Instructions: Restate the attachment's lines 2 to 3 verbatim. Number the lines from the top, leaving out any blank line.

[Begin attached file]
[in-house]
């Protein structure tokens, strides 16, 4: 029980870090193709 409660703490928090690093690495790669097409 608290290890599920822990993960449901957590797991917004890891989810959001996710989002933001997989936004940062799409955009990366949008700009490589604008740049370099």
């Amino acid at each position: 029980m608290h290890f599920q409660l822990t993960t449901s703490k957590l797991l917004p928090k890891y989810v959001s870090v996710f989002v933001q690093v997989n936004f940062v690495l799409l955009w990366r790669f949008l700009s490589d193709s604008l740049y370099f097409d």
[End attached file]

């Protein structure tokens, strides 16, 4: 029980870090193709 409660703490928090690093690495790669097409 608290290890599920822990993960449901957590797991917004890891989810959001996710989002933001997989936004940062799409955009990366949008700009490589604008740049370099």
């Amino acid at each position: 029980m608290h290890f599920q409660l822990t993960t449901s703490k957590l797991l917004p928090k890891y989810v959001s870090v996710f989002v933001q690093v997989n936004f940062v690495l799409l955009w990366r790669f949008l700009s490589d193709s604008l740049y370099f097409d």